C: When someone comes in, and this happens with kids and teens a lot, they are looking to me to give them the keys to the Kingdom. They’re looking to me to tell them this is where the joke is or this is how the character is. When someone comes in and they show ME how the character should be played and they not only find every joke on the page, but they elevate the material and they add stuff of their own that really makes the character sing. Then you’re like, “Well, my job is done”. That’s when it’s a joy and that’s what makes people stick out. When they commit to the character, they make choices – sometimes the choices are surprising, but comedy is surprise! I always think comedy is much more difficult to cast than drama because you actually have to find people who can deliver comedic material. In drama, if you look a little bit like what the Producers are seeking, you have a naturalistic acting style and you understand the rhythm of that particular writers words, then you move the exposition along. That’s pretty much what you have to do. In comedy, you have to do all that AND land a joke and in multi-camera sit com, which is the bulk of what I work on, for kids Networks, there’s a rhythm to the language and it’s not honestly naturalistic at all. It’s very theatrical. It’s much harder to come in and nail a comedy audition, I think because it requires a very specific kind of work. You have to understand what the rhythm is, understand where the jokes are and you have to have a little extra something that makes us want to watch you, that makes us want to hang with you and makes us want to turn on the TV set.

D: Like a naturally funny person.
C: Exactly. You’re right and you know you hear people say comedy can’t be taught. The elements of comedy can be taught. But if you read a page and you don’t understand “funny”, and you don’t know where the jokes are, you probably won’t be cast as a funny actor. Unfortunately. I read comedy scripts for a living, so when I read a comedy script, it’s like a road map to me. It’s like joke, joke, joke and I understand where they are. But someone who is unfamiliar with comedy material doesn’t necessarily do that. But if you have a comedy kind of mind and you have a bent for comedy, then hopefully the particular comedy gimmicks can be layered on top of a natural affinity for comedy.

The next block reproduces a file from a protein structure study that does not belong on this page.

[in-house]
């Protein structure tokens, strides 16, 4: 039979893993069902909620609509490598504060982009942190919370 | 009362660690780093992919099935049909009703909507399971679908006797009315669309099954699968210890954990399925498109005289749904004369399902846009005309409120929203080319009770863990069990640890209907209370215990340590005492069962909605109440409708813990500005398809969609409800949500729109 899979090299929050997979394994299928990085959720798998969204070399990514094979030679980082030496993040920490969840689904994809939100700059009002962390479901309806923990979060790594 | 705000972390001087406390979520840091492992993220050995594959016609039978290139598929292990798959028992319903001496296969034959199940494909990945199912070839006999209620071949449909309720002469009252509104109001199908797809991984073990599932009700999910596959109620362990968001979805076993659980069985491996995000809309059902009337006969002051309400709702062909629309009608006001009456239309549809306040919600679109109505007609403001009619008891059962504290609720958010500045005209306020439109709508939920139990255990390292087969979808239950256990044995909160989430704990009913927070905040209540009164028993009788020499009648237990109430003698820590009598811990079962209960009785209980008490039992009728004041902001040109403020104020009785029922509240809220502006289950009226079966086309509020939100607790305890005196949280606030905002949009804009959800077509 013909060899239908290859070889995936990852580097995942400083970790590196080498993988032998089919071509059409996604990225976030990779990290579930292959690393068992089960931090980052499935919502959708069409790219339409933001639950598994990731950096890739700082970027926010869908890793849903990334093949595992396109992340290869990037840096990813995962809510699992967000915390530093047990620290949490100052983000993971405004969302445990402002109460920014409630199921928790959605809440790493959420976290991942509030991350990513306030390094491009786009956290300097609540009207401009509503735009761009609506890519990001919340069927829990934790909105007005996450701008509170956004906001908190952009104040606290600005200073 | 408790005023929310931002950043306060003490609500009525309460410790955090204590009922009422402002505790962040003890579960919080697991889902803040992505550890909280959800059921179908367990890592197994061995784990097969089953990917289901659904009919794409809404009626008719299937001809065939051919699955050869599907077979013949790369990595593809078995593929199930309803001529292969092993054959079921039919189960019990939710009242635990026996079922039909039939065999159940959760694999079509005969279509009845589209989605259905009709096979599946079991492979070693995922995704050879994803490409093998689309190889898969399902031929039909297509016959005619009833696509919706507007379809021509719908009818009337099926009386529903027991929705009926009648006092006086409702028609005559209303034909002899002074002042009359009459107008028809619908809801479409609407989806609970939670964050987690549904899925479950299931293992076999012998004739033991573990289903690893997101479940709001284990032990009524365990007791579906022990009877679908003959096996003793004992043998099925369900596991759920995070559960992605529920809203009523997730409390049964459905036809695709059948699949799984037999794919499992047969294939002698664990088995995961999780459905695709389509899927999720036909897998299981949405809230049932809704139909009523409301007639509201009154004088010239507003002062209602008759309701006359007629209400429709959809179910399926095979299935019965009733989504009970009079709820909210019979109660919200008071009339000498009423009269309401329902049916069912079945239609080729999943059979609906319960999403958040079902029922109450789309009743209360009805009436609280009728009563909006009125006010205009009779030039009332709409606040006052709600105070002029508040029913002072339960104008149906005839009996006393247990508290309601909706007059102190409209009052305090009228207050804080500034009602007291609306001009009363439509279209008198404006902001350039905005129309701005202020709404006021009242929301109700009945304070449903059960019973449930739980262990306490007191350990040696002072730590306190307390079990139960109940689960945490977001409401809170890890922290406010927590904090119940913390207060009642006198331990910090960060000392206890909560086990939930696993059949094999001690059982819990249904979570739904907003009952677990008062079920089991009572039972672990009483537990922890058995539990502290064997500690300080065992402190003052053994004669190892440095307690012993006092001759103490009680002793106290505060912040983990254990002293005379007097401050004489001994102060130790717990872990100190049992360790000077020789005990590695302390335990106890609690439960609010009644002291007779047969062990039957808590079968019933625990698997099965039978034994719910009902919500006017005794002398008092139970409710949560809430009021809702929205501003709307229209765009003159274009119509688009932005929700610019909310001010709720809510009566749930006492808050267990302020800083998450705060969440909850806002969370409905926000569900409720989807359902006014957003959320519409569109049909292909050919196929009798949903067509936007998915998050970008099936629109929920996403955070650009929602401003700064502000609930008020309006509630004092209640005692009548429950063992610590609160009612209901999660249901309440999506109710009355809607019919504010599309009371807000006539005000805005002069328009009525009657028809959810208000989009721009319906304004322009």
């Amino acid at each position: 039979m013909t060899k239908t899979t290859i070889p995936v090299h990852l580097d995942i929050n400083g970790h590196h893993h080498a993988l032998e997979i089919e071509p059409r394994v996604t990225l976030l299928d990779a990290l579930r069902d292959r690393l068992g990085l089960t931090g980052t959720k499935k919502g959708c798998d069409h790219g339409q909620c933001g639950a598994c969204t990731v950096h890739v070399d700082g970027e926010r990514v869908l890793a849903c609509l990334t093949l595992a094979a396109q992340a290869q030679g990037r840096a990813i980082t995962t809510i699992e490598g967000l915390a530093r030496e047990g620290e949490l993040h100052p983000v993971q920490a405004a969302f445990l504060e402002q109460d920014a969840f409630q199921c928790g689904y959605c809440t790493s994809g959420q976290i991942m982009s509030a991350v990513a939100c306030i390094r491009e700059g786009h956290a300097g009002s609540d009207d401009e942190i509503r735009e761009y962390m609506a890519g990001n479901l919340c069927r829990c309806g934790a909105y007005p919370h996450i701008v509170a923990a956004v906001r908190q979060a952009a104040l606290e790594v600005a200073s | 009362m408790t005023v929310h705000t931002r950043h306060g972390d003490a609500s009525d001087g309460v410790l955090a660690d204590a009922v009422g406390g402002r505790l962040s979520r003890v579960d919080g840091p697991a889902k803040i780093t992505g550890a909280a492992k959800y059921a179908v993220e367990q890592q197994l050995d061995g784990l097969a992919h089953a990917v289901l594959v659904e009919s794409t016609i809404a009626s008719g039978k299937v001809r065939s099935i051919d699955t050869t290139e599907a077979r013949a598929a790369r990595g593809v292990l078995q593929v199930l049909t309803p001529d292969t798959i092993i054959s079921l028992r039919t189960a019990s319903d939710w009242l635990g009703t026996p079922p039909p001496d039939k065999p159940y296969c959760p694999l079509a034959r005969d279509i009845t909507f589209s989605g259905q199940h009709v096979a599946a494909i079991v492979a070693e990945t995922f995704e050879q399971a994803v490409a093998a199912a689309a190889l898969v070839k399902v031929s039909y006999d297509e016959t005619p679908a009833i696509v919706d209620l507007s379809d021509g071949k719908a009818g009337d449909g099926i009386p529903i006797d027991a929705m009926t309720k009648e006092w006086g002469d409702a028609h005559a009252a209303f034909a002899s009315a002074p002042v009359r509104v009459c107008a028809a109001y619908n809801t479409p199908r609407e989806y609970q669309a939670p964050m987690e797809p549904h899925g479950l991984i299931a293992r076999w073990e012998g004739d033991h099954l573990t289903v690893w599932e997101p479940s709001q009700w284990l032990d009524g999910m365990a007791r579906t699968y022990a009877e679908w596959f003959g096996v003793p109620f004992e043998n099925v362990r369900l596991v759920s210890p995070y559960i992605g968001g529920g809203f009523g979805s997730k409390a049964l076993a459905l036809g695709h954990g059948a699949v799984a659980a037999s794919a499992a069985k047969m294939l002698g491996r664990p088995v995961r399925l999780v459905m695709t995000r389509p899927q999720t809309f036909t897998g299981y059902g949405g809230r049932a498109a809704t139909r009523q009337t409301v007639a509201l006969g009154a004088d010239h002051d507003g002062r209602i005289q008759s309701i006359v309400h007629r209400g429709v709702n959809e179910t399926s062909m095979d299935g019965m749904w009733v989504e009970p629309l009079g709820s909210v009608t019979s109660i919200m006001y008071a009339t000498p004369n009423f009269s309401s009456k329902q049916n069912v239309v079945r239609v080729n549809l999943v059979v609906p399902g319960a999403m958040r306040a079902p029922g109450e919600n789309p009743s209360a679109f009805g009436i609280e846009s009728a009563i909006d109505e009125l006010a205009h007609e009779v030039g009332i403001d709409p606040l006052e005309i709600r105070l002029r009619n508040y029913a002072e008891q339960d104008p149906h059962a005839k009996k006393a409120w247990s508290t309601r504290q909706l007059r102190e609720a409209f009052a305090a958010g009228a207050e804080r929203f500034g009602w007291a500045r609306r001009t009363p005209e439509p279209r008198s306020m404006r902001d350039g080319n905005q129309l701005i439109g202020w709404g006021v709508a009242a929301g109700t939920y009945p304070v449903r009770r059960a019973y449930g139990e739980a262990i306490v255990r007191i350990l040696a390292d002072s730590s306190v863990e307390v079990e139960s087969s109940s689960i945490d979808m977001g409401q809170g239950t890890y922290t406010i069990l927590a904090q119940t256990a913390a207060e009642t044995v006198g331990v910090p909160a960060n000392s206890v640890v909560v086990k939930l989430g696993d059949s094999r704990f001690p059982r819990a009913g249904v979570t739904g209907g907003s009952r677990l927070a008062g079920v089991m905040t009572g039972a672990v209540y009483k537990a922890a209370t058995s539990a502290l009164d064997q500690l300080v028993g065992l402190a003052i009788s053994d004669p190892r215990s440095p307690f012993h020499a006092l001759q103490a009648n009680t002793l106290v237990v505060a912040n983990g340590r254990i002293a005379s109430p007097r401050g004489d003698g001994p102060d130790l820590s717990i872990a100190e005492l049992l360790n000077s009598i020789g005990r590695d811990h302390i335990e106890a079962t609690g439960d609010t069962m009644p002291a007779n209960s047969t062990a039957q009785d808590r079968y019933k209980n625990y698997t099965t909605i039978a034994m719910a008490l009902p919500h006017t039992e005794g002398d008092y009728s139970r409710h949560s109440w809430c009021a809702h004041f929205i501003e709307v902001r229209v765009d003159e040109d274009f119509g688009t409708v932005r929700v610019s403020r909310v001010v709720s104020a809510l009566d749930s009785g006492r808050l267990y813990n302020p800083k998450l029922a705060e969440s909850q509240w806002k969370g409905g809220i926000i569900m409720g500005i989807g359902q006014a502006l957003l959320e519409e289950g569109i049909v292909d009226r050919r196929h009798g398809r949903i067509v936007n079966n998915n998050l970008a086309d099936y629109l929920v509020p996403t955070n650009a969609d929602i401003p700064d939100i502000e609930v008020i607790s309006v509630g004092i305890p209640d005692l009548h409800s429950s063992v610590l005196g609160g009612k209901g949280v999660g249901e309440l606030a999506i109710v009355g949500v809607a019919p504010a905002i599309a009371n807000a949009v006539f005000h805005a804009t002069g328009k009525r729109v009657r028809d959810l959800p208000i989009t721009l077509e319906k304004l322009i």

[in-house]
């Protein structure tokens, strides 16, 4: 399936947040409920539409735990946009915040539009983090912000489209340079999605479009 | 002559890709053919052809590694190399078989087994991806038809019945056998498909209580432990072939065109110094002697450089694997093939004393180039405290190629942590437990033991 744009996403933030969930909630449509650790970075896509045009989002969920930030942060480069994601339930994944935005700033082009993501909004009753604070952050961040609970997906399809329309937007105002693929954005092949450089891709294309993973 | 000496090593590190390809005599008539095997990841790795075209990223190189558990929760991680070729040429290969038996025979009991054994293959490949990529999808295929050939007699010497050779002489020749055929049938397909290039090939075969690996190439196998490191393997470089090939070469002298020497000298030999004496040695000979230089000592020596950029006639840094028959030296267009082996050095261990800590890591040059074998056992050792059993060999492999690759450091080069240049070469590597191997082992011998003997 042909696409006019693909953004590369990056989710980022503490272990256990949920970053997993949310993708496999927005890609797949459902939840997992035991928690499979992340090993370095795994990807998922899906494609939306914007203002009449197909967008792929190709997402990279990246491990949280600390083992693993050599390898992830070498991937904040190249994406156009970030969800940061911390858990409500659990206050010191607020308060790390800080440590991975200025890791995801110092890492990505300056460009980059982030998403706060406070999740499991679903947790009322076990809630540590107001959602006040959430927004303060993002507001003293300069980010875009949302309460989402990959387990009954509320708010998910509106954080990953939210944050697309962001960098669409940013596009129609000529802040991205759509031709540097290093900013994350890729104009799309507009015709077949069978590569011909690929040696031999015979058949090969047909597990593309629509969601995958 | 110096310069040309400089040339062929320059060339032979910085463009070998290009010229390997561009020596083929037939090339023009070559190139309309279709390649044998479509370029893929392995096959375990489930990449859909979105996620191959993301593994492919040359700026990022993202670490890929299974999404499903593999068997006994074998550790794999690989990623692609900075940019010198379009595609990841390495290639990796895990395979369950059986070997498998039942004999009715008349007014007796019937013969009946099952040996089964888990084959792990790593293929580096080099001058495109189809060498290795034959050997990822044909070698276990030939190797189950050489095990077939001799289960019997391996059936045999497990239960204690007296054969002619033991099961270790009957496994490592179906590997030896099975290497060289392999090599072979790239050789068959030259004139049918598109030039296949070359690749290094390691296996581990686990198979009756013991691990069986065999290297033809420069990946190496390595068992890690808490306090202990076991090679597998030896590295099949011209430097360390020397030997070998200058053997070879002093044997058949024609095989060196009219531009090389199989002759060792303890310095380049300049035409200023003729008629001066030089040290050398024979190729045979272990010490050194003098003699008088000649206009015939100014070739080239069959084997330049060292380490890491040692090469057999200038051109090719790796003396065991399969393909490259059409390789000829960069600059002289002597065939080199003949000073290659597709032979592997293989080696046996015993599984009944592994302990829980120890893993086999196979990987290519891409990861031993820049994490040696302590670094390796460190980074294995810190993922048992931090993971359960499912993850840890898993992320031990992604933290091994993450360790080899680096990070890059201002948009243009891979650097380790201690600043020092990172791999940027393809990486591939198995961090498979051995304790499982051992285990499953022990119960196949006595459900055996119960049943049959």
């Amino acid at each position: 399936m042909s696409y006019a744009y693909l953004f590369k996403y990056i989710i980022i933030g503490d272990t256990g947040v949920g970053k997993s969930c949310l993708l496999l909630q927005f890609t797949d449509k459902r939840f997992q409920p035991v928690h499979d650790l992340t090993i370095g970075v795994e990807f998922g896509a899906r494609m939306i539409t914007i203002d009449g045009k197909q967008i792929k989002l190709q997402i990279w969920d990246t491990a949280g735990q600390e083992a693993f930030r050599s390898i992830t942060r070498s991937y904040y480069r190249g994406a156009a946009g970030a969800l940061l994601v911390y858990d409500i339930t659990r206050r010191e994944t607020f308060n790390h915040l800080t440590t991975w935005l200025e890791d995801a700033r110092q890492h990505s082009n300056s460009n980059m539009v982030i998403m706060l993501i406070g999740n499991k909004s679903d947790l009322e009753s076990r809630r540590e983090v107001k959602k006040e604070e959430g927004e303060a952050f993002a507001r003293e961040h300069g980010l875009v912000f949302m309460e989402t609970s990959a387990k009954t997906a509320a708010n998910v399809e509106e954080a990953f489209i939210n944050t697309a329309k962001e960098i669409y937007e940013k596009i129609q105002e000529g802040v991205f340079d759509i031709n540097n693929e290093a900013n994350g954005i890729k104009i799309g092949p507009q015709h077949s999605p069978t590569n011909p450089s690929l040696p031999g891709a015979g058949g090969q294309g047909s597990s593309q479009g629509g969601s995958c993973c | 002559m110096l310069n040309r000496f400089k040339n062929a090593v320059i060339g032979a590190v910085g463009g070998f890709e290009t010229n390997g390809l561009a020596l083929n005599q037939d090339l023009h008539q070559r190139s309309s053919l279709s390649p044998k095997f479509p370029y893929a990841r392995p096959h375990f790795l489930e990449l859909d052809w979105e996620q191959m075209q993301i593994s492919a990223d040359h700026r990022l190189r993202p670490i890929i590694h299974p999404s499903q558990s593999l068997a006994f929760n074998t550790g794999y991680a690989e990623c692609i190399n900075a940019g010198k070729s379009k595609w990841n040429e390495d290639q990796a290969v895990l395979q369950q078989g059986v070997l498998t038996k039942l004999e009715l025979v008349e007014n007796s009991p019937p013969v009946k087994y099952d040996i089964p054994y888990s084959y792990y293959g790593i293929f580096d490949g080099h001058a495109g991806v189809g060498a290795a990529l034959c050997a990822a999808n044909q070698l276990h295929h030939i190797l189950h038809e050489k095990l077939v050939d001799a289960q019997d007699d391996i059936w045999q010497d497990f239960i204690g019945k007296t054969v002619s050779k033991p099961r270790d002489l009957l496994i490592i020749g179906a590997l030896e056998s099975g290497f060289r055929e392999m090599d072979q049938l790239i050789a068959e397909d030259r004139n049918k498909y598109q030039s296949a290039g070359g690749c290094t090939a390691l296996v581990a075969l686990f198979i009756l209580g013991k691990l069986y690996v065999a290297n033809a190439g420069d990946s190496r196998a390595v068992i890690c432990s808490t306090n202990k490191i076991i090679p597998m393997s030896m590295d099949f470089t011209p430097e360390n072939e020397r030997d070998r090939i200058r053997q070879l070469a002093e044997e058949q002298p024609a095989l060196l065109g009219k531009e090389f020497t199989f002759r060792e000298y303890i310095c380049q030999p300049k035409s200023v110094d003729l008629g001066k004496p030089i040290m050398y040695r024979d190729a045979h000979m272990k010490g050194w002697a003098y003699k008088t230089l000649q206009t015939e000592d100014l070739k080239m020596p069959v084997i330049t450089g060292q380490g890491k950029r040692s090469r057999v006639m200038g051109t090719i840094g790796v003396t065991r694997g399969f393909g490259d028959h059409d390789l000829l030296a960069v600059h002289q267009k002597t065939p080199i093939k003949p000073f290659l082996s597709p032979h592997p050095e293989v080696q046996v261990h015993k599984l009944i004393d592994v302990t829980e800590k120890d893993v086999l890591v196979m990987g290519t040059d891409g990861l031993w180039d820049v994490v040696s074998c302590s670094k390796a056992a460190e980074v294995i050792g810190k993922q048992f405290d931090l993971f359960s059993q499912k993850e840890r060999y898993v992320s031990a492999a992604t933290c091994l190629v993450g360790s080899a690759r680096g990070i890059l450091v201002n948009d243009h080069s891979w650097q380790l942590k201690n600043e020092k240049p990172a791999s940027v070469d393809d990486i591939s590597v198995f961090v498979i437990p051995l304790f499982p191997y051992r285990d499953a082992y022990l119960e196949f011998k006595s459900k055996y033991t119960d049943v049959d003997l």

To be Continued…

This has been Part I of a two-part interview with Carol Goldwasser. We wanted to thank you for joining us and invite you to stay connected at MTT for Part II. Have you subscribed yet?

Carol has had 5 nominations for Artio Awards, which are given out by the Casting Society of America (CSA). She’s won two times. Once for outstanding achievement in Children’s Casting Series programming for Hannah Montana and once for Best Children’s TV Programming, also for Hannah Montana.

Carolyne Barry Commercials

Factors to Consider When Choosing a Teacher

By: Carolyne Barry

There are numerous acting techniques and methods. The more popular ones in the United Stares are Meisner, Strasberg, Adler and Hagen techniques. Most teachers have their own version of the established approaches. Some combine styles and others create their own technique. Investigate to see which one feels like a fit for you – the way you process and create. Then audit the teachers who specialize in that approach until you find the one with whom you connect.

AUDIT: As it relates to acting classes: to be a non-participating observer. Auditors watch and are not allowed to work, ask question or give comments.

When you audit, do you know what to look for and the factors to evaluate?

I suggest you ask about and contemplate the following:

  • * it the teacher your auditing (YOUR Teacher)
  • * compatibility
  • * number of students in the class
  • * how often you will work in each class
  • * class policies
  • * cost / payment policies
  • * class level(s)

VERY important is the teacher’s approach and atyle. To determine that: Ask yourself these questions in order to determine if the teacher(s) you are considering is a fit for you:

  • * Does their style or approach make sense and appeal to you?
  • * Is there a technique that the students understand and can apply or is he/she just teaching tricks or giving direction that produces flashy, instant performances?
  • * After he/she works with actors, do you see an improvement in their work?
  • * Does the teacher utilize the class time well: starting punctually, allotting time and giving attention equally to all the students, dealing directly with what is needed and not going off on ego trips or telling too many stories of their accomplishments or bad
  • * Is the teacher constructive and supportive as he/she critiques and directs students?

Audit several teachers and then compare the answers and then you can make an informed decision on who will be the best acting teacher for you and who you will want to stay with for a year or two or more.

The Dropped “R”

by Donald the Dialect Coach

When working on your dialect training, it’s important to remember that the “R” sound is a HUGE part of every dialect.